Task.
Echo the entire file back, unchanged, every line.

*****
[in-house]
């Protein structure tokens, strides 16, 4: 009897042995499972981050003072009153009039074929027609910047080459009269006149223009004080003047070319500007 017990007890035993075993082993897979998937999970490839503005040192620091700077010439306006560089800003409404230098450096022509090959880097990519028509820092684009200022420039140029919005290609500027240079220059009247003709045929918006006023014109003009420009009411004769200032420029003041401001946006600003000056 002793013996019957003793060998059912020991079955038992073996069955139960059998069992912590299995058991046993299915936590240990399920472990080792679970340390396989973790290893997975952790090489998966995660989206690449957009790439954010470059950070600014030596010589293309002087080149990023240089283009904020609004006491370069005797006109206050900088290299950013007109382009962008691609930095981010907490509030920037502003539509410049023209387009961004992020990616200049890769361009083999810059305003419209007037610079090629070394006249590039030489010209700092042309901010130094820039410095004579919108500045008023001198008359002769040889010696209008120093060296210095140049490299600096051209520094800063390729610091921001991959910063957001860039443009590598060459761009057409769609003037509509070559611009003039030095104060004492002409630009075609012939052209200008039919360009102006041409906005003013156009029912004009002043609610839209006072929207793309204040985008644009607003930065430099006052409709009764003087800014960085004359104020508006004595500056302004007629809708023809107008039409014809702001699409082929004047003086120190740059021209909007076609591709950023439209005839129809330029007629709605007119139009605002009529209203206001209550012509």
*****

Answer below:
[in-house]
């Protein structure tokens, strides 16, 4: 009897042995499972981050003072009153009039074929027609910047080459009269006149223009004080003047070319500007 017990007890035993075993082993897979998937999970490839503005040192620091700077010439306006560089800003409404230098450096022509090959880097990519028509820092684009200022420039140029919005290609500027240079220059009247003709045929918006006023014109003009420009009411004769200032420029003041401001946006600003000056 002793013996019957003793060998059912020991079955038992073996069955139960059998069992912590299995058991046993299915936590240990399920472990080792679970340390396989973790290893997975952790090489998966995660989206690449957009790439954010470059950070600014030596010589293309002087080149990023240089283009904020609004006491370069005797006109206050900088290299950013007109382009962008691609930095981010907490509030920037502003539509410049023209387009961004992020990616200049890769361009083999810059305003419209007037610079090629070394006249590039030489010209700092042309901010130094820039410095004579919108500045008023001198008359002769040889010696209008120093060296210095140049490299600096051209520094800063390729610091921001991959910063957001860039443009590598060459761009057409769609003037509509070559611009003039030095104060004492002409630009075609012939052209200008039919360009102006041409906005003013156009029912004009002043609610839209006072929207793309204040985008644009607003930065430099006052409709009764003087800014960085004359104020508006004595500056302004007629809708023809107008039409014809702001699409082929004047003086120190740059021209909007076609591709950023439209005839129809330029007629709605007119139009605002009529209203206001209550012509």